DNA-Induced Aggregation and Fusion of Phosphatidylcholine Liposomes in the Presence of Multivalent Cations Observed by the Cryo-TEM Technique

DNA-Induced Aggregation and Fusion of Phosphatidylcholine Liposomes in the Presence of... By means of cryoelectron transmission microscopy (cryo-TEM), we were able to demonstrate the formation of ternary complexes (TC): DNA–phosphatidylcholine liposome–divalent metal cations. Addition of Ba2+ to TC led to visualization of DNA compacting on the liposome surface. Staining the TC by Tb3+ cations revealed the changed secondary structure of DNA located between fused liposomes. Cryo-TEM and liposome turbidity data were analyzed during TC formation. Liposome aggregation and the liposome fusion induced by DNA in TC were observed. Because TC displayed the property of DNA cationic liposome complexes as well as their own unique properties, we were able to consider cationic lipoplexes as a particular case of TC. The involvement of TC and direct DNA–lipid interactions in the formation nuclear pore complexes were assumed. http://www.deepdyve.com/assets/images/DeepDyve-Logo-lg.png The Journal of Membrane Biology Springer Journals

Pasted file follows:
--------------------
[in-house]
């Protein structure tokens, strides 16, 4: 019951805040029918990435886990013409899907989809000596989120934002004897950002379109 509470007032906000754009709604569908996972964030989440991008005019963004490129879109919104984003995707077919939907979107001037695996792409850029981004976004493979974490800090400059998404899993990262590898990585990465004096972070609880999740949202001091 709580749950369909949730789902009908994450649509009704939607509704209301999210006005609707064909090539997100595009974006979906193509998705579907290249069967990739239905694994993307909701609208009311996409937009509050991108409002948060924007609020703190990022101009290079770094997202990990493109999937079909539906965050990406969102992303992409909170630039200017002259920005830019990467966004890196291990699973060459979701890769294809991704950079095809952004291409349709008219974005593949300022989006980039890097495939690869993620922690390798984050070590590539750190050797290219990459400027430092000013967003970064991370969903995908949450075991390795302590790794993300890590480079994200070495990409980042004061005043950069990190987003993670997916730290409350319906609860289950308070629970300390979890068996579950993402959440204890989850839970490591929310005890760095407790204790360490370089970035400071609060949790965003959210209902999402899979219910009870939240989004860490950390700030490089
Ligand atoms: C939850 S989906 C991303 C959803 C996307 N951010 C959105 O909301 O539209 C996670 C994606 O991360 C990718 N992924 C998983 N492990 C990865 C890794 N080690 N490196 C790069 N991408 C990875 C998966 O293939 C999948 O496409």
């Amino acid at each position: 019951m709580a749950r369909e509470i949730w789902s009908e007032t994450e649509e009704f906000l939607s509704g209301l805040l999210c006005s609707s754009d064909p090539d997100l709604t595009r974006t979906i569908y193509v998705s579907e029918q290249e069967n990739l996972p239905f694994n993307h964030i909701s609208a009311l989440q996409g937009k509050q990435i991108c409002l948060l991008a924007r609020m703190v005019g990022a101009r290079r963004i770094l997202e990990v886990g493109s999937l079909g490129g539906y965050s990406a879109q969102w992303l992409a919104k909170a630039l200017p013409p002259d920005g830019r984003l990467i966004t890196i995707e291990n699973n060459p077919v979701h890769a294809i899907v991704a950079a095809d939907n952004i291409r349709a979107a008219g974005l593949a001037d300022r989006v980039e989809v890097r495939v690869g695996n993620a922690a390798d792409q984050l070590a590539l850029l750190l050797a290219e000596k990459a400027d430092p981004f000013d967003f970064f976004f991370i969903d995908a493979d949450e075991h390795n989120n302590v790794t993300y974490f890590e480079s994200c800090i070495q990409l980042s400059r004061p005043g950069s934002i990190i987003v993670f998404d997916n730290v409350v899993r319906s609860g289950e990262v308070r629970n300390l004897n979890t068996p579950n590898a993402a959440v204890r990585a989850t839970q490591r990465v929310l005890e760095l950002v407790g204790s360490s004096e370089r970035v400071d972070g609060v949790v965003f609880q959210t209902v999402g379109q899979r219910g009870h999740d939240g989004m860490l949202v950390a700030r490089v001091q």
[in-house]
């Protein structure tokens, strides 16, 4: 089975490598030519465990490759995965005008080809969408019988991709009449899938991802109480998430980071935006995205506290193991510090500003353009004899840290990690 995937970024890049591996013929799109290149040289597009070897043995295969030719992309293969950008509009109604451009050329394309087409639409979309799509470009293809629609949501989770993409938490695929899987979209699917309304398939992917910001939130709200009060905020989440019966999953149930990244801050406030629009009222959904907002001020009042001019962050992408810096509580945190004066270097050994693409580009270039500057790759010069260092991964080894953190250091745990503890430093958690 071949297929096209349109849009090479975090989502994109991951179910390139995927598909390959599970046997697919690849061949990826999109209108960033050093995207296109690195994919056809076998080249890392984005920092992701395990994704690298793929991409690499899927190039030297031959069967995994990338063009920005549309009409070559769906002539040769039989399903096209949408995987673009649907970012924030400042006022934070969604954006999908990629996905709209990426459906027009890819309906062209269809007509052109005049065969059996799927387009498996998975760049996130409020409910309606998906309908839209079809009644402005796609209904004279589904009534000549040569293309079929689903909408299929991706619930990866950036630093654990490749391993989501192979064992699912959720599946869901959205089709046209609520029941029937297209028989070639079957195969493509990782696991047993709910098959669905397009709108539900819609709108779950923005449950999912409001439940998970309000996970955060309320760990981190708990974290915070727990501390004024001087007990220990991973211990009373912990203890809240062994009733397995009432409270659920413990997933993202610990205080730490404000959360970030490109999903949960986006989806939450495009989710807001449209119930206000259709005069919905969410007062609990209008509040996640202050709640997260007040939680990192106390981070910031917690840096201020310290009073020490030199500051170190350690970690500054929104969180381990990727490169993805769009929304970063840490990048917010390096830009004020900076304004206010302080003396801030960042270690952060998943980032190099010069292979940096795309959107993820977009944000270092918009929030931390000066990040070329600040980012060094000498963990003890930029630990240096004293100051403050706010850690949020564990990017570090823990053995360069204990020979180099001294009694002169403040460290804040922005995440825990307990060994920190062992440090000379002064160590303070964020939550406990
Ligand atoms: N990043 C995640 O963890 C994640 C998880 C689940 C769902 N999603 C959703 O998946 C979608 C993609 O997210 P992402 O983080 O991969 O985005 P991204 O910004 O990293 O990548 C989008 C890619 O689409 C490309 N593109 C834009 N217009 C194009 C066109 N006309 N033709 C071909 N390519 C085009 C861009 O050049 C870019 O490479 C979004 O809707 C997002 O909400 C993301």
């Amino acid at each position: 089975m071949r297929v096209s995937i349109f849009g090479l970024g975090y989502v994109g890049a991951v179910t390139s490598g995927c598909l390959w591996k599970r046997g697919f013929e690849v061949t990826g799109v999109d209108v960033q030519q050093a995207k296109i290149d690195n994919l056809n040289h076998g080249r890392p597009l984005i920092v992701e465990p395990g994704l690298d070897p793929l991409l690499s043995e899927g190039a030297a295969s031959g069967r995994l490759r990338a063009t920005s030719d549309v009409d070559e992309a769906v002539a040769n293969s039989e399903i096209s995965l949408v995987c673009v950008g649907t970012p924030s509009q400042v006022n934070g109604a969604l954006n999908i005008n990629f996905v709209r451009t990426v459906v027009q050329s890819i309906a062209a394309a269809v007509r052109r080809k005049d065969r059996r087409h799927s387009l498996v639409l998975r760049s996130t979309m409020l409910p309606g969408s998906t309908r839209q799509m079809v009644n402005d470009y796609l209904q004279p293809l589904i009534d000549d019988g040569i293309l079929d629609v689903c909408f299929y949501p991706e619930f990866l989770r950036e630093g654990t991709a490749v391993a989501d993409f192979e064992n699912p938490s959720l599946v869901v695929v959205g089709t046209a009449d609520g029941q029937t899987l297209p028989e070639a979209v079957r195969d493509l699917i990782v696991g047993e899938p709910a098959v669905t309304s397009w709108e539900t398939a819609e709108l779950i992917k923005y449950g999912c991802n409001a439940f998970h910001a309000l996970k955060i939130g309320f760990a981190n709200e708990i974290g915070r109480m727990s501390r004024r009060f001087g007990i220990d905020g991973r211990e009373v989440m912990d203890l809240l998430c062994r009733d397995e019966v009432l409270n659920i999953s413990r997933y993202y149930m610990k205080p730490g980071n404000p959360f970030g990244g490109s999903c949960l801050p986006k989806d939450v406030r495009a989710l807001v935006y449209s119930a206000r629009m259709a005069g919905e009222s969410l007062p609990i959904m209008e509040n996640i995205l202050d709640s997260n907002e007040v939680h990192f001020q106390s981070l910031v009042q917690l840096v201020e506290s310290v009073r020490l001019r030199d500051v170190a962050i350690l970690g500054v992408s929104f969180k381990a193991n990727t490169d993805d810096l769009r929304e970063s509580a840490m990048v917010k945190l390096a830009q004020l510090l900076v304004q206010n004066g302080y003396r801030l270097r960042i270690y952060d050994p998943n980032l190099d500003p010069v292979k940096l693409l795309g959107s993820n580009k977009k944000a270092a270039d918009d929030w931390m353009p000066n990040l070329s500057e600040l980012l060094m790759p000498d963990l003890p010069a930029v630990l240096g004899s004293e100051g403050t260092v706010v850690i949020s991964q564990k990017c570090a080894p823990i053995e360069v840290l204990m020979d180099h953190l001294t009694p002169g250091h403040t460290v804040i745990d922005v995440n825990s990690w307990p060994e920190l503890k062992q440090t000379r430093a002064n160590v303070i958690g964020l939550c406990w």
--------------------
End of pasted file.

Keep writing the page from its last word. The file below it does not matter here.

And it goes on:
DNA-Induced Aggregation and Fusion of Phosphatidylcholine Liposomes in the Presence of Multivalent Cations Observed by the Cryo-TEM Technique

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Publisher
Springer-Verlag
Copyright
Copyright © 2008 by Springer Science+Business Media, LLC
Subject
Life Sciences; Human Physiology ; Biochemistry, general
ISSN
0022-2631
eISSN
1432-1424
D.O.I.
10.1007/s00232-008-9146-0
Publisher site
See Article on Publisher Site

Abstract

By means of cryoelectron transmission microscopy (cryo-TEM), we were able to demonstrate the formation of ternary complexes (TC): DNA–phosphatidylcholine liposome–divalent metal cations. Addition of Ba2+ to TC led to visualization of DNA compacting on the liposome surface. Staining the TC by Tb3+ cations revealed the changed secondary structure of DNA located between fused liposomes. Cryo-TEM and liposome turbidity data were analyzed during TC formation. Liposome aggregation and the liposome fusion induced by DNA in TC were observed. Because TC displayed the property of DNA cationic liposome complexes as well as their own unique properties, we were able to consider cationic lipoplexes as a particular case of TC. The involvement of TC and direct DNA–lipid interactions in the formation nuclear pore complexes were assumed.

Journal

The Journal of Membrane BiologySpringer Journals

Published: Jan 3, 2009

References

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